There are a lot of ways to organize your cards that are efficient. What it is going to come down to, is what sort of efficiency are you looking for.
Deck building efficiency - This is pretty much a non-issue if you use digital deck builders, but if you don't know exactly what cards you own, it is helpful in finding possible alternatives for cards you want ...
None, but I am betting this was a trick question. The cards dimensions are fairly close to the standard dimensions of a Magic: the Gathering card. The cheapest card sleeves you could buy are the aptly named penny sleeves. These sleeves will run you on average $0.01 US. Since Cards Against Humanity runs 550 cards in the base set, you would be spending $5.50 ...
There is a standard way to store those cards in the big box. Your big box should've come with a couple of large bookmark-shaped cards. One side has a bunch of card names upon decorative scrolls, like this:
photo from Board Game Barker
What you're supposed to do with this organiser card is to lay it down in the center of the box, between all the card slots. ...
Will any harm come to board games that I leave out in a car in that ['below -18°C/0°F'] temperature?
I have had some board games for 30+ years that, during that time, spent two years in a Minnesota storage garage and three years in an Upstate New York storage garage; in which neither had heat or air conditioning (neither location was ever particularly ...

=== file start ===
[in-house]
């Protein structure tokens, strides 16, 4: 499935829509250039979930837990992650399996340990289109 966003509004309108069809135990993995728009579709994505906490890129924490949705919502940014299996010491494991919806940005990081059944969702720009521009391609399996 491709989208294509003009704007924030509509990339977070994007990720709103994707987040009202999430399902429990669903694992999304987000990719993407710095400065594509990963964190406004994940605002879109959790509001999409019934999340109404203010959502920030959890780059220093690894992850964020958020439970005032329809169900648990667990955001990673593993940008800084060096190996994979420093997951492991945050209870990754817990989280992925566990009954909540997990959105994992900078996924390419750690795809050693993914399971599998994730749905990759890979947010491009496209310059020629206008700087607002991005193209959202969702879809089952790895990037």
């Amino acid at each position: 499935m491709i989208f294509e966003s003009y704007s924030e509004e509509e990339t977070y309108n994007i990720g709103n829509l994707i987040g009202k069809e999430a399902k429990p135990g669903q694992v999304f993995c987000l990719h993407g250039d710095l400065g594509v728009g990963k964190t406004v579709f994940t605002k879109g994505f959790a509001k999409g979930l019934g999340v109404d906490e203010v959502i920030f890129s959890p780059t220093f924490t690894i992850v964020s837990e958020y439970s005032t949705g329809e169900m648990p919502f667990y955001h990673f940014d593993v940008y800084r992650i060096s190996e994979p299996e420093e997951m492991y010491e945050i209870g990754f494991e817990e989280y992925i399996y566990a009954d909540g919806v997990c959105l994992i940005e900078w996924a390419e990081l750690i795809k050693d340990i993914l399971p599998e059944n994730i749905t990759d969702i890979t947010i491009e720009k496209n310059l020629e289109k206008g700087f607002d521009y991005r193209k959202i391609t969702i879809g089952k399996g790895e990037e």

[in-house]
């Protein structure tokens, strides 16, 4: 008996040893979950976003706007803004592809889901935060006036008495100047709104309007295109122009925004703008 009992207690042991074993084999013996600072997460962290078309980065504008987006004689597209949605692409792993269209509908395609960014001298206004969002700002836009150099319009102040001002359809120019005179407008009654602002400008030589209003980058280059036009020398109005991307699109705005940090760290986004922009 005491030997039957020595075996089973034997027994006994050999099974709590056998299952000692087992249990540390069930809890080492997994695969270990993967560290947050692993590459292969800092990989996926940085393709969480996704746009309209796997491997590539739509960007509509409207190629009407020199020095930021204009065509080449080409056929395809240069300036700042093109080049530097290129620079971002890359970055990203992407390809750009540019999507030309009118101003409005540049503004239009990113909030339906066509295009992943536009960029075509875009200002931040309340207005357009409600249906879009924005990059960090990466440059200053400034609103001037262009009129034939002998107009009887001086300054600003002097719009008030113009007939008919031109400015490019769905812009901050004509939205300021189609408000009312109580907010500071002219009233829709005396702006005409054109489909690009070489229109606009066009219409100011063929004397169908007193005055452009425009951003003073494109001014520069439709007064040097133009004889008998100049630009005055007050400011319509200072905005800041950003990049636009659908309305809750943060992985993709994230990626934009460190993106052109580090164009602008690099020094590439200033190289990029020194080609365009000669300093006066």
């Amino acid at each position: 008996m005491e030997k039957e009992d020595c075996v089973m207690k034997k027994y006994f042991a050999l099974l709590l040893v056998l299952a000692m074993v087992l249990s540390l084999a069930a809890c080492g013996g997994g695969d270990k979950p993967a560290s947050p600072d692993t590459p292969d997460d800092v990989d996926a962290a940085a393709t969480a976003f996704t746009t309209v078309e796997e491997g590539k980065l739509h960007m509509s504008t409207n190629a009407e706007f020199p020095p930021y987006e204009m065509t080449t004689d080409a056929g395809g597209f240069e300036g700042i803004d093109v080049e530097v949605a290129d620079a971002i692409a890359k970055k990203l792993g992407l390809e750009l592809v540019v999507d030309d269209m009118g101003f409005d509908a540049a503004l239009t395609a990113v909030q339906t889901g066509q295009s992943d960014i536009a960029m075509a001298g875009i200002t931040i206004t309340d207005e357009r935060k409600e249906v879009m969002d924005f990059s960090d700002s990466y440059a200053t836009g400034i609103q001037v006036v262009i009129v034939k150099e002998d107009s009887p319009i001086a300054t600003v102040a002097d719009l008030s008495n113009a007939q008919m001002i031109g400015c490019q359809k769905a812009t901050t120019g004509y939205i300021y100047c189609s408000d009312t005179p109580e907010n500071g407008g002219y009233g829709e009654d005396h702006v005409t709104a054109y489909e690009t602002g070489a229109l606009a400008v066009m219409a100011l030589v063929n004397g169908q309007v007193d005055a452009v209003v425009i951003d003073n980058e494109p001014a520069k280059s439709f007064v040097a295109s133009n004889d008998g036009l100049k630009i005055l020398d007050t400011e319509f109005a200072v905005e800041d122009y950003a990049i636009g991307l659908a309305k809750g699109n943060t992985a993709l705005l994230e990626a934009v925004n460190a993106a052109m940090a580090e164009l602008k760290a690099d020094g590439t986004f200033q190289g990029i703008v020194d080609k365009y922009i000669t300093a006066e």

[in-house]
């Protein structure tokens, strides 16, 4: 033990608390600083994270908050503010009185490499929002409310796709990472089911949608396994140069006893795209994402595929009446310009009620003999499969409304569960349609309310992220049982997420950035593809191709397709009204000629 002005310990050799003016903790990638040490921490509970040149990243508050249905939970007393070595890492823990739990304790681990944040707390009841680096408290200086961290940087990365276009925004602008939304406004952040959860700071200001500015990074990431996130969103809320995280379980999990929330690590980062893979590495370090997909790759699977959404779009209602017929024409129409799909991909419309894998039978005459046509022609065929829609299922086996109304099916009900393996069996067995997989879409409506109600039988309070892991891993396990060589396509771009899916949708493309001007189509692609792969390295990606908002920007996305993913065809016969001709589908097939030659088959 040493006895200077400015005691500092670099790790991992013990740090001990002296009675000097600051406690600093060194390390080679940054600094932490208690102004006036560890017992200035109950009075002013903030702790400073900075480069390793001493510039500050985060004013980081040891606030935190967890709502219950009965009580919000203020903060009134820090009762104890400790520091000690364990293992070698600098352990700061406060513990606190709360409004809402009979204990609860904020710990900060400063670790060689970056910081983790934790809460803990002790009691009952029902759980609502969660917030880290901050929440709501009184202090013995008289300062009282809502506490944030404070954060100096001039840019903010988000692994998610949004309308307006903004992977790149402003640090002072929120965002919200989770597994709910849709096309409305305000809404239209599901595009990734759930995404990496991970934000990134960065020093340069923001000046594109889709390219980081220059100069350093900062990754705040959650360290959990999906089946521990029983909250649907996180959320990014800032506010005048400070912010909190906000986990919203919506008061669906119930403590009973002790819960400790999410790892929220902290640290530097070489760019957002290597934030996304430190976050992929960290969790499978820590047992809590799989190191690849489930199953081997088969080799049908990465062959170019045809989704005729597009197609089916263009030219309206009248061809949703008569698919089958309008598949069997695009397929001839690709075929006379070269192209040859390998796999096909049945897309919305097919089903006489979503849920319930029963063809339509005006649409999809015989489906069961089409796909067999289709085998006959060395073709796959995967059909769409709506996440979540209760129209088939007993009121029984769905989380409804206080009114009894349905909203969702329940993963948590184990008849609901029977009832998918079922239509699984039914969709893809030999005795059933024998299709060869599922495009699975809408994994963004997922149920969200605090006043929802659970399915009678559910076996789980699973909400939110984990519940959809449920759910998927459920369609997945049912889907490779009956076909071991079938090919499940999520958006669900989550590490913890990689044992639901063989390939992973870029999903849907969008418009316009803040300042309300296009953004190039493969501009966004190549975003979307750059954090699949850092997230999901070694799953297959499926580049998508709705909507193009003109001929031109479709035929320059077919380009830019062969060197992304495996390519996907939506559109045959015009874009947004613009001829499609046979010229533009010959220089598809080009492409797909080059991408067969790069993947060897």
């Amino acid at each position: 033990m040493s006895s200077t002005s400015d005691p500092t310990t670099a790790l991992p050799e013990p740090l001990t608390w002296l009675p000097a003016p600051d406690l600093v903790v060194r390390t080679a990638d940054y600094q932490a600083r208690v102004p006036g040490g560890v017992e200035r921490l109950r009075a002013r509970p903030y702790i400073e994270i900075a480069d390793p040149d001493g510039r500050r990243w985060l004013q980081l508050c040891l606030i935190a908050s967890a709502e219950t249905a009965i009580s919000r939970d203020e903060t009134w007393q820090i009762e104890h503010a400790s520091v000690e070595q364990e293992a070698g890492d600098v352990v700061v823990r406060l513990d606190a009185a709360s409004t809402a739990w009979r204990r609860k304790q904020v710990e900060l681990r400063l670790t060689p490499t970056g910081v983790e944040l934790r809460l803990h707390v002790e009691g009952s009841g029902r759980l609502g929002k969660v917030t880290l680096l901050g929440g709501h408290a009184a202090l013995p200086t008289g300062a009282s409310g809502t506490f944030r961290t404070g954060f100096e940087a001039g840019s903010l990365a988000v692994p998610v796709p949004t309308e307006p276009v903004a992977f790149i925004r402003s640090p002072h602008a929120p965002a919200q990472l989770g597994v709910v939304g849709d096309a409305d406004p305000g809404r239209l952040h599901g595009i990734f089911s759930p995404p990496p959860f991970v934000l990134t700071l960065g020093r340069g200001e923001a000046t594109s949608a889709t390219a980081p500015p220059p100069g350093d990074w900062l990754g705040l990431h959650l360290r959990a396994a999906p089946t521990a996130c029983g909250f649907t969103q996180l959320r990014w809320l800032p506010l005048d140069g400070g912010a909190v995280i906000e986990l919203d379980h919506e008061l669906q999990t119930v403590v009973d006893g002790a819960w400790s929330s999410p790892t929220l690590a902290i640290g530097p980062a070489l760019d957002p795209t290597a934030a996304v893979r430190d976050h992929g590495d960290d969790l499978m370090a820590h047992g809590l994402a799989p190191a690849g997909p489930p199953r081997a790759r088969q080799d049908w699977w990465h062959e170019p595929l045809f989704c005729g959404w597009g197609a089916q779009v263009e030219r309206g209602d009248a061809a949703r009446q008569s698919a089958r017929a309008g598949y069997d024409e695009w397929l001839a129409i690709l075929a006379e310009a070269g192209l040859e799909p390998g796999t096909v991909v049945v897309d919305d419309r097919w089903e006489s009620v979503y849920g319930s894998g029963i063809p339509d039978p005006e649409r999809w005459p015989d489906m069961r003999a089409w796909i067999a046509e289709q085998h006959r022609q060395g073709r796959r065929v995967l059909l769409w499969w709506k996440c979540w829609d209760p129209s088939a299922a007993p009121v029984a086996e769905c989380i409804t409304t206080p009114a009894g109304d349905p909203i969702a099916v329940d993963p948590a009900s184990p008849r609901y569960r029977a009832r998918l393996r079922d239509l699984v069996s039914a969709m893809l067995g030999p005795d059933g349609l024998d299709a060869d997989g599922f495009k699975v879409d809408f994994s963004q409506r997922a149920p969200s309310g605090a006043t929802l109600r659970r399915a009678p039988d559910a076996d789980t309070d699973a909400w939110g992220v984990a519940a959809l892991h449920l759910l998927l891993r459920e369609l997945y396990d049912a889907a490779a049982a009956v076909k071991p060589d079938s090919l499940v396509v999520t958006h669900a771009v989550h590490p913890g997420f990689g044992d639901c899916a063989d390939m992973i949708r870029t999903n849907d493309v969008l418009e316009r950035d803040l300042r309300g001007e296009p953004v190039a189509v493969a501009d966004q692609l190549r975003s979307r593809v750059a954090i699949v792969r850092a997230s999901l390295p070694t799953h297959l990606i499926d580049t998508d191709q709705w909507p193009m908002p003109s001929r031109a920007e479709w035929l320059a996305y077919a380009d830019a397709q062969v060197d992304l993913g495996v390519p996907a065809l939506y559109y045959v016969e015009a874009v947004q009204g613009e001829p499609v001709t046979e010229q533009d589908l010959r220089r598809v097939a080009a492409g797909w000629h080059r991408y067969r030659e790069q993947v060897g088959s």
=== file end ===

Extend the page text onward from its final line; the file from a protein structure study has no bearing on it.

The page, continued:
Similar to using rubber bands, but they don't deteriorate and stick to the cards over time. If possible get metal free ones, rather than the type on the right - less likely to catch on the cards.
Small Cardboard Boxes
Have a look around your house, you'll probably find something that's the right size. Plasters often come in boxes that are a ...
From my experience, the UltraPro 9-Pocket Platinum Pages are some of the sturdier pages out there and therefore will be more resistant from the start to the kind of wear you're describing. You don't have to worry about your cards much, though, as the pages or binders will be damaged before the cards will.
They work well and last long if you use them with ...
I bought ultra pro black sleeves and ultrapro white sleeves (700) for my cards against humanity [I have both expansions].
Using both colors helps keep cards distinct. Also, since we usually play around drinks it helps ensure that they stay protected/away from sticky surfaces.
Additionally useful, is that the write your own blank cards stay in tact (i used ...
Rubber bands - Extremely cheap solution. Allows you to group cards of a similar type together. Over a long period of time though, the rubber will crack and may even stick to your cards. If you sleeve your cards this is of minor concern.